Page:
Cynthia: I first learned of Clara Breed — and the children she served in her San Diego library — in 2002. The Japanese American National Museum in Los Angeles had created a video documentary about her, and I had read an intriguing review of it.
There is a long and rich history of librarians as advocates for intellectual freedom and social justice, and as effective agents of change. I strongly believe in literature’s ability to dissolve the socially constructed barriers [that some people] are so intent on creating. I wanted to learn more about this Clara Breed.
I was a new middle school librarian in Washington, DC, at the time. I scoured the local public library catalogs, the university libraries, and finally California libraries. I couldn’t find any books written about this amazing woman at all, though I did find a book she had written and a few magazine and newspaper articles by her.
So, I took the advice to heart that many established writers and editors give at conferences: “Write the book that you want to read.”
I had lived most of my life in California and was very familiar with the incarceration of Japanese Americans during World War II, but I had never heard of Clara Breed. I spent the next three years researching the war and the incarceration of Japanese Americans, and I finally spent a week in Los Angeles, reading the letters that the children and teens from San Diego had written to their librarian during the three and half years they were imprisoned.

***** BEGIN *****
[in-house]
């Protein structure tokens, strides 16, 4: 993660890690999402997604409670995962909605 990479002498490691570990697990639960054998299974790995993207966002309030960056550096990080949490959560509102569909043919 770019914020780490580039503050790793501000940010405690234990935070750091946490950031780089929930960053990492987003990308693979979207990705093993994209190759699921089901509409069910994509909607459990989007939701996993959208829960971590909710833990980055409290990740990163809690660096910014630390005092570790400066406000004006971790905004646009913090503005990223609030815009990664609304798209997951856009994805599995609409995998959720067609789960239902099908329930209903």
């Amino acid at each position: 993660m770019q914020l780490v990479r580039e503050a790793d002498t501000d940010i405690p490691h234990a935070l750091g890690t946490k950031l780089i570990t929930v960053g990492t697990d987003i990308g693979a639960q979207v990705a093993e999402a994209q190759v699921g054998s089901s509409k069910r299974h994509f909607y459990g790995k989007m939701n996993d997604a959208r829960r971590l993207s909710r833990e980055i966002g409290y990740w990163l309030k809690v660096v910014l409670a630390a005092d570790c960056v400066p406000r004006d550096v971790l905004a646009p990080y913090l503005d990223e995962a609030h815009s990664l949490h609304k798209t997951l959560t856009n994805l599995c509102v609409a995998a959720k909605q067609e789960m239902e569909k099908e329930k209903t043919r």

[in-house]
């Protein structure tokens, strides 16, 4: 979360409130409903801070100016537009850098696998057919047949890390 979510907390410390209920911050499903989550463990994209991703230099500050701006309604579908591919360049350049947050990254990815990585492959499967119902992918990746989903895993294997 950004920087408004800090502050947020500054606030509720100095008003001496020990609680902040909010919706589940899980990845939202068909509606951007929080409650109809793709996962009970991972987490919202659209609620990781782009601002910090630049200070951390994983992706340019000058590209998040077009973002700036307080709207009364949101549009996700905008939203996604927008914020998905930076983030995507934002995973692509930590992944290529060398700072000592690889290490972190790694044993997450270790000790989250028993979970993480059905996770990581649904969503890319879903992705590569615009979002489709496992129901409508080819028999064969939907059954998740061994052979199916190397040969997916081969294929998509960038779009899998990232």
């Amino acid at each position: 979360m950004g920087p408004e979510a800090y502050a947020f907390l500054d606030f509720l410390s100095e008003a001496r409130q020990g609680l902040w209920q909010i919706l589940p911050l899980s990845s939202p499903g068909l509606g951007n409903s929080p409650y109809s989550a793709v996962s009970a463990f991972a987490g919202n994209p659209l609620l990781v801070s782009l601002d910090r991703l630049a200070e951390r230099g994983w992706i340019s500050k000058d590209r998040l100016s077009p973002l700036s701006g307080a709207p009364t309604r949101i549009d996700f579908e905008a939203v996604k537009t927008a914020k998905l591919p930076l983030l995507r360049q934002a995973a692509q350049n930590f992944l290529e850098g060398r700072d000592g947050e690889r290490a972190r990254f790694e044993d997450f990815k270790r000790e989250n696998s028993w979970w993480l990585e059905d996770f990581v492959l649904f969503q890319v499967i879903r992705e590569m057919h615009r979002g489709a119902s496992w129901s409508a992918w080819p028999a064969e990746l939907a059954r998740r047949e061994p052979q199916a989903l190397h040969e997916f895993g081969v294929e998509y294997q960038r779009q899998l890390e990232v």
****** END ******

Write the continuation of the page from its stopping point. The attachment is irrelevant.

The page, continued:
As I finished my first draft of the manuscript in 2005, I emailed a former library professor to tell her what I was working on, and she said, “You have to read this book!” She had in her hands an advanced copy of a book called Dear Miss Breed, written by Joanne Oppenheim. A detailed, fascinating book for older readers about Clara Breed, the children she knew, and the propaganda of World War II.
I was devastated.
But I thought there was still a place for the same story to be told for a younger audience. I sent my manuscript out to many, many publishers over the years and finally sold it in 2015 to Charlesbridge. It took ten years. Then another year of revisions with my editor, which was most rewarding. During those ten years I kept writing. I published numerous poems and essays, and two books before Write to Me made its entrance.
I’m so pleased with the work Amiko has done to bring the story to visual life, and I’m glad Write to Me is finally here. But yes, it is indeed, timely.
Amiko: Thank you so much for the interest in this book. And to Cynthia, I really enjoyed reading your story and it was a great honor to have taken part in this project.
I was struck by the simplicity of Cynthia’s manuscript when I first read it. The story is a great way to communicate what happened in that particular time and place, and to tell the story of this outstanding lady, Ms. Clara Breed.
It is very interesting to read about the librarians in America. I have personal memories of growing up in [Japan and the United States] and going to elementary school in both nations — and the very cozy libraries in the American schools really struck me.